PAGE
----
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A Catholic philosophy requires an account of God as the first cause of all being. Descartes provides this, but he does so at a high price, for his Creator of ontologically and causally independent moments of creaturely existence precludes all secondary causes. Descartes’s philosophy thus results in occasionalism, which I try to show is the unhappy result of errors in natural philosophy concerning material forms and duration. Suarez provides a contrasting scholastic account of creation, showing how novel, and problematic, Descartes’s position is.
67. Proceedings of the American Catholic Philosophical Association: Volume > 89
Melissa Moschella Is Mandatory Autonomy Education in the Best Interests of Children?
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In this paper I argue that liberal proponents of mandatory autonomy education tend to overlook or underestimate the potential threats that such an education poses to the overall well-being of children (including, ironically, threats to the development of genuine autonomy). They do so by paying insufficient attention to the importance of moral virtue as a constitutive element of and precondition for genuine autonomy, and by failing to recognize how the development and consolidation of moral virtue may be undermined by the sort of autonomy education they recommend. I develop my argument through engagement with the work of Eamonn Callan and Ian MacMullen, drawing on Aristotelian ethics to highlight the shortcomings in their accounts.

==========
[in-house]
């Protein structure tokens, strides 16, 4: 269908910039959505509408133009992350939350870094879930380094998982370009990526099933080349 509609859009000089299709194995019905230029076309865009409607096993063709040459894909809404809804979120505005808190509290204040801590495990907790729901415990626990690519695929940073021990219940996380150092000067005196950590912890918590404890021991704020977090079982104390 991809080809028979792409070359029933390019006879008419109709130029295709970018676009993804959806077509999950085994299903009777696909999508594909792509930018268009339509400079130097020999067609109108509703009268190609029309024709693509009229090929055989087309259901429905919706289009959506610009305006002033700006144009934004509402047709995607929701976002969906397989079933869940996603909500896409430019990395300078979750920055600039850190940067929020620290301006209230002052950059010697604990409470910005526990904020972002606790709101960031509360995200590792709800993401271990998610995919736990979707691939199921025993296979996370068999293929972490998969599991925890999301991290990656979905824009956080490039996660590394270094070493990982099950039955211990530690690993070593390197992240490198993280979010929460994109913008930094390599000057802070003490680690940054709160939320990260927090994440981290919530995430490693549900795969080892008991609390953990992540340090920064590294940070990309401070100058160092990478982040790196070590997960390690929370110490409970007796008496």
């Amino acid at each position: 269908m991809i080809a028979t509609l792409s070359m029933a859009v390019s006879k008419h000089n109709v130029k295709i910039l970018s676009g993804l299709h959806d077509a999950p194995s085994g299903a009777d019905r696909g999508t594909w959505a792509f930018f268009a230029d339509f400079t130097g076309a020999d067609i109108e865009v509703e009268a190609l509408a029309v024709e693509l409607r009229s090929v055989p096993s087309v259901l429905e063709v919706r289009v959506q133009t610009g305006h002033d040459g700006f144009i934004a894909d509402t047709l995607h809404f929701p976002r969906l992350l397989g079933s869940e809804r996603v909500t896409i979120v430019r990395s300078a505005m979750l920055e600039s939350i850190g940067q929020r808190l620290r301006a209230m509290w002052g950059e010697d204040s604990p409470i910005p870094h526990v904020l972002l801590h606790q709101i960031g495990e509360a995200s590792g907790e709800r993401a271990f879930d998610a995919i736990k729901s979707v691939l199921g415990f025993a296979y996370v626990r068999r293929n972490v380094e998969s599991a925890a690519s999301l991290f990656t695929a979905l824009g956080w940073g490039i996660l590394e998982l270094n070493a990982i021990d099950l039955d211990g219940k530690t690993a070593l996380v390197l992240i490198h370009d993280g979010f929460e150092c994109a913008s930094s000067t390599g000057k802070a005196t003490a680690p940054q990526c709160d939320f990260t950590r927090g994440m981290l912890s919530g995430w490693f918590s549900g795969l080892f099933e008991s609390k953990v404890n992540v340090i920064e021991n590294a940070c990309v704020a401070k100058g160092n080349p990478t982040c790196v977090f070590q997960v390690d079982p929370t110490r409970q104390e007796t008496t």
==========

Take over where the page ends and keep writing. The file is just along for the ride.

acpa reports and minutes
68. Proceedings of the American Catholic Philosophical Association: Volume > 89
Mirela Oliva Minutes of the 2015 Executive Council Meeting
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69. Proceedings of the American Catholic Philosophical Association: Volume > 89
Mirela Oliva Secretary’s Report (2014–2015)
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70. Proceedings of the American Catholic Philosophical Association: Volume > 89
Treasurer’s Report (2014)
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71. Proceedings of the American Catholic Philosophical Association: Volume > 89
Financial Statements
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72. Proceedings of the American Catholic Philosophical Association: Volume > 89
Necrology Necrology (2015–January 2017)
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73. Proceedings of the American Catholic Philosophical Association: Volume > 89
Available Back Issues of the Proceedings
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presidential address
74. Proceedings of the American Catholic Philosophical Association: Volume > 88
Daniel O. Dahlstrom The Status of Dispositions